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Connection, Connection

Why bother making connections?

NCLB has created a huge disconnect.  When I was in school (1960’s-1970’s), we studied reading, writing, arithmetic, science, social studies, art and history.  I learned each of these subjects in their own right but more importantly, I learned how they related to each other.  I was taught to apply the principles of one discipline to solve problems within another discipline.  I was taught how to think.

Fast forward to the present.  My wife is an award-winning elementary school teacher and as her devoted spouse, I get to hear about the realities of teaching.  The one thing that has struck me more than anything else about her stories is the frequency of a single complaint: the amount of time that she gets to spend teaching has dropped almost in half since NCLB was enacted.

She teaches in a Title 1 school that is pretty typical.  It has kids that arrive ill-prepared and hungry, parents with limited education, shortages of most everything and teachers that try to make a difference despite the odds.  Last year, their school failed to meet AYP (annual yearly progress).

The state believes that this failure is due to under-qualified teachers who aren’t trying hard enough.  I believe there may be another explanation.

Since the enactment of NCLB, curriculum has been parted out and essentially reduced to what’s “on the test.”  Maniacal attention has been placed on very few topics and very few measurement techniques.  The only winners in this whole thing are the companies that provide standardized testing materials; they’re the Haliburton of education.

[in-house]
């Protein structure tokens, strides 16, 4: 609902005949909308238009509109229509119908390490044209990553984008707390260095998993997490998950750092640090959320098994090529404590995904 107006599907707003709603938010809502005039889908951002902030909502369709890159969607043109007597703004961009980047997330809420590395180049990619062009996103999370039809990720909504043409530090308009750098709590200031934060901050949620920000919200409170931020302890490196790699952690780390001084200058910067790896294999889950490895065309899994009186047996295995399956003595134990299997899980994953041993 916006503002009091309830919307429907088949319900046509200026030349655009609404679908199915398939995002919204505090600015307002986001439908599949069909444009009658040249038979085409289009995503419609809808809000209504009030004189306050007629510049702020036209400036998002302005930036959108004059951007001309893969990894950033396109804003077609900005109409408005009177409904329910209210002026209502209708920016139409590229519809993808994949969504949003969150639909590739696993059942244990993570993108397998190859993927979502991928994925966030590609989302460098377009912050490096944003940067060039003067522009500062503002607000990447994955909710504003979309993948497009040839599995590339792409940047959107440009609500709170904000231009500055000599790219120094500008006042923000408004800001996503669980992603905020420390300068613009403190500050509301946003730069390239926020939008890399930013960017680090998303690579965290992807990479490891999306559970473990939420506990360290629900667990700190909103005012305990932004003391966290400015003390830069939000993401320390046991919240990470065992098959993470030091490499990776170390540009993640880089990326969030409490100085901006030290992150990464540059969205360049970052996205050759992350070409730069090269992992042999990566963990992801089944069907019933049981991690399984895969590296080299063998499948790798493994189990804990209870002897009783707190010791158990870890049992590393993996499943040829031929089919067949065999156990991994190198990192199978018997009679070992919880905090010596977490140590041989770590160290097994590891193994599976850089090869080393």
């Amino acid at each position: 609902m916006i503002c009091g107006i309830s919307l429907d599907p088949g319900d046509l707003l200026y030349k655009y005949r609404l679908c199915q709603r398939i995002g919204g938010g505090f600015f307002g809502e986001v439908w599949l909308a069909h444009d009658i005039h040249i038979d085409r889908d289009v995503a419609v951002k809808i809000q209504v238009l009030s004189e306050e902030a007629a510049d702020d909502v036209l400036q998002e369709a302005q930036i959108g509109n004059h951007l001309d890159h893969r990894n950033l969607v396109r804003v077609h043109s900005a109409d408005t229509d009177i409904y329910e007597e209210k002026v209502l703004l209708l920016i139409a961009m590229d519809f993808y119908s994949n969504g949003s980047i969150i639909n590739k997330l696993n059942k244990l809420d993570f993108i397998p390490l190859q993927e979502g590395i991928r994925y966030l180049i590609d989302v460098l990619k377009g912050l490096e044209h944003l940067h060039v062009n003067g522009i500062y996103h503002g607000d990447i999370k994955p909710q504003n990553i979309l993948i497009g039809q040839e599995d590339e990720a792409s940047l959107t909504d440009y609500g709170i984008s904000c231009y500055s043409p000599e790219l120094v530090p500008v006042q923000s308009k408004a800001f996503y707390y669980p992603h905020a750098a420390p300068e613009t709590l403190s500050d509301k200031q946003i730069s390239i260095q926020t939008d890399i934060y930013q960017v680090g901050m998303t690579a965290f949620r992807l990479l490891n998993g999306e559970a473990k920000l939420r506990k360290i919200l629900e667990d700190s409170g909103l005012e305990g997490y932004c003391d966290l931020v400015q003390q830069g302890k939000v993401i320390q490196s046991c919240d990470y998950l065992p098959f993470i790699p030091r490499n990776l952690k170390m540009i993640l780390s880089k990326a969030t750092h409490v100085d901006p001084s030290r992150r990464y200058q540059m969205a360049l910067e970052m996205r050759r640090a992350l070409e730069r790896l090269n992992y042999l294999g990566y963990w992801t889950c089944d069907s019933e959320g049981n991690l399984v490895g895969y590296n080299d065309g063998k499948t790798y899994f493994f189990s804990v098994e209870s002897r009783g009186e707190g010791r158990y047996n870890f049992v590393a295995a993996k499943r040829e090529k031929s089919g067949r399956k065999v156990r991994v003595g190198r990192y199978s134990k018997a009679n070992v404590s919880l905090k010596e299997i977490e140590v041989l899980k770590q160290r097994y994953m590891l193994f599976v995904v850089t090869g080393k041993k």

This test-focused approach has produced an environment that cannot succeed.  Material is no longer presented in an integrated and cohesive way and it is uninteresting and confusing to students.  Because it is related to nothing and seems valueless to students, they are not gaining mastery.  This lack of progress insures that in time, all students will eventually fail to pass “the test.”

That’s exactly what happened in my wife’s school.  They finally failed to make AYP and so the state has stepped in with the most backward-thinking solution imaginable.  Teachers at her school are now being burdened with enormous amounts of documentation to prove that they are teaching.  They also have to be trained on how to fill out all of this paperwork.

She missed 7 days in the classroom last month alone, consumed with a variety of district meetings largely concerned with implementing even more documentation procedures.  This vicious cycle is now in full swing nationwide.

Instead of spending those 7 days instructing her kids, she was forced to spend 7 days learning how to cover her *ss.  This loss of instruction time will, of course, mean that her kids will suffer and probably not be as prepared for “the test” as they could be.  That will lead to even more *ss covering and more paperwork, but isn’t that what education is all about?

Seriously, we need to let our teachers get back to the business of teaching.  We need to let them teach in creative and meaningful ways.  We need to let them craft their lesson plans to meet the needs of the kids that are actually sitting in their rooms.  We need to gauge their progress based on, well, their progress.

That’s the kind of education I received and it has served me well.  Sure, I took tests.  But in those days, the tests were simply a means to evaluate achievement, they were not a policy-making vehicle.

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